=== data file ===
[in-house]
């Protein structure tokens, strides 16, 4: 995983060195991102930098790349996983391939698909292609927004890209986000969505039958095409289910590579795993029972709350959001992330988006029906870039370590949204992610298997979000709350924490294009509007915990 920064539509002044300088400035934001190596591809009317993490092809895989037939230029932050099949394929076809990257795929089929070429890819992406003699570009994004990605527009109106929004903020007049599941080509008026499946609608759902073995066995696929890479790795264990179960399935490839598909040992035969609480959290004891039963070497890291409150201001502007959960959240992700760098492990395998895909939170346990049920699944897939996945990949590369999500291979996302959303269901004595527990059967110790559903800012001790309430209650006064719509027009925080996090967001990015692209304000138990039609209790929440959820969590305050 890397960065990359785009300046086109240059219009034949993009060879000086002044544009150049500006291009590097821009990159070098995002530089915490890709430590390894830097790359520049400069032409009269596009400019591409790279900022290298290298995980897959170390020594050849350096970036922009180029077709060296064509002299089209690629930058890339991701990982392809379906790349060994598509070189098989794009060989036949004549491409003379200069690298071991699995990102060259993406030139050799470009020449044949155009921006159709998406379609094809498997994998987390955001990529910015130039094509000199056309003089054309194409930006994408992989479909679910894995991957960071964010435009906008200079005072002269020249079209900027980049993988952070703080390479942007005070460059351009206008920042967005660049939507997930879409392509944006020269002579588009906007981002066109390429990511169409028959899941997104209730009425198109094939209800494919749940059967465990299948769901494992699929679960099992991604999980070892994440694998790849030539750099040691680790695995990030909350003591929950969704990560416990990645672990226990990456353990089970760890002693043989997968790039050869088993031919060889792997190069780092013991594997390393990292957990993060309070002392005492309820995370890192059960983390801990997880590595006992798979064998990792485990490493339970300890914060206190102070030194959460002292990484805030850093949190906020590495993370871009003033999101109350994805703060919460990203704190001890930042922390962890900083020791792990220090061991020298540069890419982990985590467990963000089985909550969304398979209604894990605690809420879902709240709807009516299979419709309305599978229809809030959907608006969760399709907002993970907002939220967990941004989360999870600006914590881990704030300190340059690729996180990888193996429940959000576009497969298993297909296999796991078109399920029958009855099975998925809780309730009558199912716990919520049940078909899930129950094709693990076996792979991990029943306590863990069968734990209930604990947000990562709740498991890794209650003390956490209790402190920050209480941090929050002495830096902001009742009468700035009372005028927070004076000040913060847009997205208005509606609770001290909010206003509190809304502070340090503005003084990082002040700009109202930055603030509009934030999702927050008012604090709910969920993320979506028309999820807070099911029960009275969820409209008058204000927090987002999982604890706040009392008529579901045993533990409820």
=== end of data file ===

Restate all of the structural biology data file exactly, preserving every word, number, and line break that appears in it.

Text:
[in-house]
């Protein structure tokens, strides 16, 4: 995983060195991102930098790349996983391939698909292609927004890209986000969505039958095409289910590579795993029972709350959001992330988006029906870039370590949204992610298997979000709350924490294009509007915990 920064539509002044300088400035934001190596591809009317993490092809895989037939230029932050099949394929076809990257795929089929070429890819992406003699570009994004990605527009109106929004903020007049599941080509008026499946609608759902073995066995696929890479790795264990179960399935490839598909040992035969609480959290004891039963070497890291409150201001502007959960959240992700760098492990395998895909939170346990049920699944897939996945990949590369999500291979996302959303269901004595527990059967110790559903800012001790309430209650006064719509027009925080996090967001990015692209304000138990039609209790929440959820969590305050 890397960065990359785009300046086109240059219009034949993009060879000086002044544009150049500006291009590097821009990159070098995002530089915490890709430590390894830097790359520049400069032409009269596009400019591409790279900022290298290298995980897959170390020594050849350096970036922009180029077709060296064509002299089209690629930058890339991701990982392809379906790349060994598509070189098989794009060989036949004549491409003379200069690298071991699995990102060259993406030139050799470009020449044949155009921006159709998406379609094809498997994998987390955001990529910015130039094509000199056309003089054309194409930006994408992989479909679910894995991957960071964010435009906008200079005072002269020249079209900027980049993988952070703080390479942007005070460059351009206008920042967005660049939507997930879409392509944006020269002579588009906007981002066109390429990511169409028959899941997104209730009425198109094939209800494919749940059967465990299948769901494992699929679960099992991604999980070892994440694998790849030539750099040691680790695995990030909350003591929950969704990560416990990645672990226990990456353990089970760890002693043989997968790039050869088993031919060889792997190069780092013991594997390393990292957990993060309070002392005492309820995370890192059960983390801990997880590595006992798979064998990792485990490493339970300890914060206190102070030194959460002292990484805030850093949190906020590495993370871009003033999101109350994805703060919460990203704190001890930042922390962890900083020791792990220090061991020298540069890419982990985590467990963000089985909550969304398979209604894990605690809420879902709240709807009516299979419709309305599978229809809030959907608006969760399709907002993970907002939220967990941004989360999870600006914590881990704030300190340059690729996180990888193996429940959000576009497969298993297909296999796991078109399920029958009855099975998925809780309730009558199912716990919520049940078909899930129950094709693990076996792979991990029943306590863990069968734990209930604990947000990562709740498991890794209650003390956490209790402190920050209480941090929050002495830096902001009742009468700035009372005028927070004076000040913060847009997205208005509606609770001290909010206003509190809304502070340090503005003084990082002040700009109202930055603030509009934030999702927050008012604090709910969920993320979506028309999820807070099911029960009275969820409209008058204000927090987002999982604890706040009392008529579901045993533990409820």